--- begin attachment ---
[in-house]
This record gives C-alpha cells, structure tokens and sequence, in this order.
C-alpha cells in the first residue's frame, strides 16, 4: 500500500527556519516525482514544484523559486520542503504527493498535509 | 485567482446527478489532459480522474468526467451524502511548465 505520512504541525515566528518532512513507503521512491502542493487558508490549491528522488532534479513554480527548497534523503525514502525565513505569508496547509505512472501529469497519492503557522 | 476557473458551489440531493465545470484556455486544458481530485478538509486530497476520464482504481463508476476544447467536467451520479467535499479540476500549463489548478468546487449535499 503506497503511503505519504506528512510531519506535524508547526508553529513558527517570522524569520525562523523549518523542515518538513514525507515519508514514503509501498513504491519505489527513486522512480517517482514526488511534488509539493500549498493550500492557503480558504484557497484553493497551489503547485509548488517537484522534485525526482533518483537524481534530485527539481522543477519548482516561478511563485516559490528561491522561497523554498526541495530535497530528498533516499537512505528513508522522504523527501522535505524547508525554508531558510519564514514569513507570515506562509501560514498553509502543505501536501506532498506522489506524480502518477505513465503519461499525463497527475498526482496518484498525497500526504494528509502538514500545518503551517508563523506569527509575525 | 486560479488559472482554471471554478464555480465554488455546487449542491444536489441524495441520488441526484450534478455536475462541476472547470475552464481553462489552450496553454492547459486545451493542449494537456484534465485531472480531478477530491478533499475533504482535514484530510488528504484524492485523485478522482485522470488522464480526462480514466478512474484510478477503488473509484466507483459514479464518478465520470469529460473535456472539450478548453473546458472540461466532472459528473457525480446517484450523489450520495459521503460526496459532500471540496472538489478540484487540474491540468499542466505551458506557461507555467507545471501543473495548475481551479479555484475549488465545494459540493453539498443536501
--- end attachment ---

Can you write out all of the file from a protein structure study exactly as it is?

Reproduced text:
[in-house]
This record gives C-alpha cells, structure tokens and sequence, in this order.
C-alpha cells in the first residue's frame, strides 16, 4: 500500500527556519516525482514544484523559486520542503504527493498535509 | 485567482446527478489532459480522474468526467451524502511548465 505520512504541525515566528518532512513507503521512491502542493487558508490549491528522488532534479513554480527548497534523503525514502525565513505569508496547509505512472501529469497519492503557522 | 476557473458551489440531493465545470484556455486544458481530485478538509486530497476520464482504481463508476476544447467536467451520479467535499479540476500549463489548478468546487449535499 503506497503511503505519504506528512510531519506535524508547526508553529513558527517570522524569520525562523523549518523542515518538513514525507515519508514514503509501498513504491519505489527513486522512480517517482514526488511534488509539493500549498493550500492557503480558504484557497484553493497551489503547485509548488517537484522534485525526482533518483537524481534530485527539481522543477519548482516561478511563485516559490528561491522561497523554498526541495530535497530528498533516499537512505528513508522522504523527501522535505524547508525554508531558510519564514514569513507570515506562509501560514498553509502543505501536501506532498506522489506524480502518477505513465503519461499525463497527475498526482496518484498525497500526504494528509502538514500545518503551517508563523506569527509575525 | 486560479488559472482554471471554478464555480465554488455546487449542491444536489441524495441520488441526484450534478455536475462541476472547470475552464481553462489552450496553454492547459486545451493542449494537456484534465485531472480531478477530491478533499475533504482535514484530510488528504484524492485523485478522482485522470488522464480526462480514466478512474484510478477503488473509484466507483459514479464518478465520470469529460473535456472539450478548453473546458472540461466532472459528473457525480446517484450523489450520495459521503460526496459532500471540496472538489478540484487540474491540468499542466505551458506557461507555467507545471501543473495548475481551479479555484475549488465545494459540493453539498443536501